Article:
My Experiments With Modified Square Foot, Ruth Stout, Hugel-Something-or-Other Gardening
Shared by John Wesley Smith
I’m a fan of intensive, low maintenance gardening. The less work you do for the most food, the better. Over the years I’ve experimented with various gardening methods and have combined some as well. As with all experiments, some work better than others, but it’s always fun and exciting to see the outcome.
In addition to doing some container gardening this year, I’m doing square foot gardening with six beds. Three are 4′ x 4′, one is 4′ x 6′, and two are 4′ x 8′. My friend, Gerald, helped me get the materials and build each bed. All but two were built within the past few months.
Each bed contains at least six inches of soil. My preferred soil is ProMix for indoor plants because it contains vermiculite, whereas the outdoor mix doesn’t. A 44 lb bag costs about $15 and it takes seven bags to fill a 4′ x 8′ bed. That sounds costly, but it’s a lot cheaper than Mel Bartholomew’s recommended Mel’s Mix (Bartholomew is the founder/inventor of the Square Foot Gardening method). You can add any amendments you like to my soil blend.
Believing microbial life is a key to success, I’m adding various products to the soil to foster growth of beneficial fungi and bacteria. I plan to add more occasionally throughout the season, including diluted molasses, which provides food for the friendly microbes.
Bed #3 has gotten special treatment. It’s one of the 4′ x 4′ beds. When it was built in November, we added a bag of Gardener’s Pride, which contains beneficials. I stirred in a couple bags of cow manure, too. A few days later I added in soil from six 3-gallon buckets used for container gardening. This soil had been made mostly from compost and had become dense and compacted so it needed to be broken up, aired out and mixed in with better soil. A couple of days after this, Gerald and I added a little azomite (rock dust), bone meal, brown rice flour and Root Zone granules. Then I watered with a weak molasses solution.
Soon I started covering the bed with cardboard. It didn’t fully break down into compost. However, it protected the soil and rotted sufficiently to be added to a barrel of compost in the making. In mid March I started peeling back the cardboard and replaced it with a thick layer of hay. Around the same time, I planted five Goldrush Russet potatoes held over from last year’s crop. In early April I planted Burbank Russets to fill out the bed.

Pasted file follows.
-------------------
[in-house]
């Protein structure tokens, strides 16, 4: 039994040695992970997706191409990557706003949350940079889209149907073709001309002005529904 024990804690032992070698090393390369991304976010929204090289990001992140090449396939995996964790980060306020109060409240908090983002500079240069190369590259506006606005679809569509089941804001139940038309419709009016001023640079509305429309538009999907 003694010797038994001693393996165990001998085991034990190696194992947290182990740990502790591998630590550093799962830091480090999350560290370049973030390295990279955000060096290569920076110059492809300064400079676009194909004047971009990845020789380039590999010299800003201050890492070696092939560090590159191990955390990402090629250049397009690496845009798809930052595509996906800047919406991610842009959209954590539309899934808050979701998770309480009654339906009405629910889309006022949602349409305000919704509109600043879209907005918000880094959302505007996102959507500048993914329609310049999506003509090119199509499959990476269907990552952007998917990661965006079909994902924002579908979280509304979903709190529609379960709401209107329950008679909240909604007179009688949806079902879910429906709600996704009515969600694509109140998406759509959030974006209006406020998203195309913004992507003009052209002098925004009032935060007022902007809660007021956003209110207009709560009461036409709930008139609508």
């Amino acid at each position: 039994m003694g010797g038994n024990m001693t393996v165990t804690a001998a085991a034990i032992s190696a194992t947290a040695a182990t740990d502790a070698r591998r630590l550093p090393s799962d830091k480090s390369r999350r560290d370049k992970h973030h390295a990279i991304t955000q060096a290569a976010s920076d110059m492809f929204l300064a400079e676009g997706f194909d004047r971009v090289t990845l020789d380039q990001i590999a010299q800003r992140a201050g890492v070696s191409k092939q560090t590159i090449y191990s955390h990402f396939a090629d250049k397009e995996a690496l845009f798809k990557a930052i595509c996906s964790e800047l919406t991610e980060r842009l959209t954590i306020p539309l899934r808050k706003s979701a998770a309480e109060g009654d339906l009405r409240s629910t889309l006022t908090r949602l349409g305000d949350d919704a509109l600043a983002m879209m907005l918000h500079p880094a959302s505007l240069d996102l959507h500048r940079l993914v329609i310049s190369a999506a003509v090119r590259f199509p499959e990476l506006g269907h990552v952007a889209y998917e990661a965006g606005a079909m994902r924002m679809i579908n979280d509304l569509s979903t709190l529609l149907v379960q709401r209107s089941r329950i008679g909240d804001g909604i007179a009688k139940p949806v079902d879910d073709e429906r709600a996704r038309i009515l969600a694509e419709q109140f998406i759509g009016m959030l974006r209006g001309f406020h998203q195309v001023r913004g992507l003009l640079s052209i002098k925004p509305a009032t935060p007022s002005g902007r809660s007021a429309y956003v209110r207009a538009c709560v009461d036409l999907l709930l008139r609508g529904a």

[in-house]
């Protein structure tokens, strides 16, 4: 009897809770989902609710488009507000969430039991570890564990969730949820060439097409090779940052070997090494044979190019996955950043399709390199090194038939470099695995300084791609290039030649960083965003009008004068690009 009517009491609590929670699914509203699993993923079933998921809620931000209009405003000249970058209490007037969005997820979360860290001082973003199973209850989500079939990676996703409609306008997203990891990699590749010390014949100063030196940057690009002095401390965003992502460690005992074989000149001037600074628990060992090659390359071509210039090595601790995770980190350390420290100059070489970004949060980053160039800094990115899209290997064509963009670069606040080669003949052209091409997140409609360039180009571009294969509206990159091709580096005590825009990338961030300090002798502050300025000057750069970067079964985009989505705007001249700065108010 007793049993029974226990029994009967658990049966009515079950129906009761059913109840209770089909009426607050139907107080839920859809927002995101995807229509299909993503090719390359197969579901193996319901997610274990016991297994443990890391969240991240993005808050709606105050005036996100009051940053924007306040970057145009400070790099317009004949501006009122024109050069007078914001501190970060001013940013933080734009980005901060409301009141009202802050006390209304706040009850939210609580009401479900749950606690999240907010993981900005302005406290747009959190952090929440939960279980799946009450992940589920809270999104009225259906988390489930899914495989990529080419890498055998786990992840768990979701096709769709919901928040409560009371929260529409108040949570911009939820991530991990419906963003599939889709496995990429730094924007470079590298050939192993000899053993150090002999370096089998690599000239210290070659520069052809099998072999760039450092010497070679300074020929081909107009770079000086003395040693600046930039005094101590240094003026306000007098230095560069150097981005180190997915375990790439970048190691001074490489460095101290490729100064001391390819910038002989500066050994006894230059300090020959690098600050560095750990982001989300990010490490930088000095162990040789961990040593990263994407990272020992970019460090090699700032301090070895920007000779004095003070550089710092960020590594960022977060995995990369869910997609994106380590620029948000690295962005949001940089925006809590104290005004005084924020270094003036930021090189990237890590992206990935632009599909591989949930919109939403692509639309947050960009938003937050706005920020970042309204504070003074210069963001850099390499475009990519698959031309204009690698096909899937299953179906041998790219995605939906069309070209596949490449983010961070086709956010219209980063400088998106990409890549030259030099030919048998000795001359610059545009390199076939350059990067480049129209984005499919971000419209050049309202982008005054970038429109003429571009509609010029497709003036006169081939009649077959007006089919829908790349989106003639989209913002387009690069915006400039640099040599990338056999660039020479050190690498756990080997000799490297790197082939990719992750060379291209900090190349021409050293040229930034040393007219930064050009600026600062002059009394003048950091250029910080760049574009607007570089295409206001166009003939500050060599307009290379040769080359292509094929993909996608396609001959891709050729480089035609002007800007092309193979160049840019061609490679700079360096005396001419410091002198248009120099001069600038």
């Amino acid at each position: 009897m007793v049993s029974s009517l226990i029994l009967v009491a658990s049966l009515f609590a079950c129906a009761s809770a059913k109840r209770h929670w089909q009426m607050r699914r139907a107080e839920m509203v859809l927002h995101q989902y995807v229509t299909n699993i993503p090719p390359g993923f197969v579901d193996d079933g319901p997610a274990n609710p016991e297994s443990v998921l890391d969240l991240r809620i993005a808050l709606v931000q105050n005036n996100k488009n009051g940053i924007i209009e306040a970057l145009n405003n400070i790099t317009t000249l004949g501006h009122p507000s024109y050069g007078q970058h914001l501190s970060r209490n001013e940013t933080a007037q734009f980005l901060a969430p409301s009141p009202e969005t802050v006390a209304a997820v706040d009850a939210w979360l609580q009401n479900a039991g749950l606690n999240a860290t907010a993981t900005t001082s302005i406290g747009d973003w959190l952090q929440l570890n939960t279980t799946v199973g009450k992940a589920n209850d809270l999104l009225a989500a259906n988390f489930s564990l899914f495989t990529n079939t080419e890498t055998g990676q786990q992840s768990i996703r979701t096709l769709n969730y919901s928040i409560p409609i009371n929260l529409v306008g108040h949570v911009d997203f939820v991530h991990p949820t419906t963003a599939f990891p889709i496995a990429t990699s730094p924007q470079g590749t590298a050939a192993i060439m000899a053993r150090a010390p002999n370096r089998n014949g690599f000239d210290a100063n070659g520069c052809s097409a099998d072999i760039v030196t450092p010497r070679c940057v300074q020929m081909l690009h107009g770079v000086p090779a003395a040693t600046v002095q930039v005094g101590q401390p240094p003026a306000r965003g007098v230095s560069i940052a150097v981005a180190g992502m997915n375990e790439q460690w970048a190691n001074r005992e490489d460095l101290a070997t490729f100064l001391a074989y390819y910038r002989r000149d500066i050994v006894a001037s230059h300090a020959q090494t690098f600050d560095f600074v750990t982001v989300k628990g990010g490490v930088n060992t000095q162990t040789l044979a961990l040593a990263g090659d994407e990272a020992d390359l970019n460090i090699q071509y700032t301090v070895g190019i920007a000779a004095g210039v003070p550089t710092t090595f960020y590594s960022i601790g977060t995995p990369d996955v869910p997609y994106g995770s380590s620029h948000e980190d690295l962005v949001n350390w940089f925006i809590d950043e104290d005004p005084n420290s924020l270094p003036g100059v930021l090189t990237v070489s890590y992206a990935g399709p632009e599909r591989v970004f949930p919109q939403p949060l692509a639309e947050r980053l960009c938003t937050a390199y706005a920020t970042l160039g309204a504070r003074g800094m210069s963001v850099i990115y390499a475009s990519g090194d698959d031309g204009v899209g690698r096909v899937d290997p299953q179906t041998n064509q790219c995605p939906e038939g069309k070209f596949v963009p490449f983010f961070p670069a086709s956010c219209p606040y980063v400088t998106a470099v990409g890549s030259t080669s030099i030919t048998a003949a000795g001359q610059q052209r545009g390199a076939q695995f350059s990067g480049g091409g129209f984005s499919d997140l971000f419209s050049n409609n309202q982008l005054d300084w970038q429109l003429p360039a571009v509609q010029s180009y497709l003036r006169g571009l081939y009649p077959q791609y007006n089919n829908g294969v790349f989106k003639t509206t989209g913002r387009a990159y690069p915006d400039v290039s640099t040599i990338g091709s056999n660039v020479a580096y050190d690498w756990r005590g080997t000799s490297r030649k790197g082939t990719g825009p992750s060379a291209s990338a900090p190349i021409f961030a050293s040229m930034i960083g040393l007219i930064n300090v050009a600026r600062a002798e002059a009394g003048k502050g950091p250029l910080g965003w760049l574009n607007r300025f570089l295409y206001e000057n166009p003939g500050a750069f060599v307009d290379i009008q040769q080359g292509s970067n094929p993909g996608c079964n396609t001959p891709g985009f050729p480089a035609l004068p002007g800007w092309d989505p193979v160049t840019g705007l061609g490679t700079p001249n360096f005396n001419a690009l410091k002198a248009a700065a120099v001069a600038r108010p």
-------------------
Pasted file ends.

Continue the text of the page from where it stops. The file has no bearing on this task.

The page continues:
I’ve put hay on top of all six beds to incorporate the Ruth Stout method. This calls for a thick layer of several inches of hay mulch. So far, potatoes, onions and beans are doing well in their respective beds.
Bed #6 was built in early April and represents another experiment. Instead of seven bags of ProMix, we used six, along with a couple of bags of Buffaloam (manure), leaving room at one end for a mini Hugelkultur bed. Hugelkultur uses rotting wood for growing medium. We buried rotting branches with soil and wood mulch. It was then covered with hay like the other beds.
We gardeners thrive on experiments and anticipation. Naturally, I’m eager to harvest what I’m growing in my modified square foot beds. If you’ve got limited space or if you want to simplify your survival gardening, I highly recommend square foot gardening. Remember also to feed your soil since that will feed your plants, so they can feed you.
01–Cardboard covers bed #3 in February.
John Wesley Smith
John Wesley Smith is a former radio broadcaster who taught his children at home. He’s an avid reader, writer and gardener. He lives with his wife in central Missouri, where they work hard to get by like so many others these days. His goal is to help preppers at DestinySurvival.com as he continues along his own preparedness journey. John hosts DestinySurvival Radio on Thursday afternoons at 1:00 Central Time on the Preparedness Radio Network.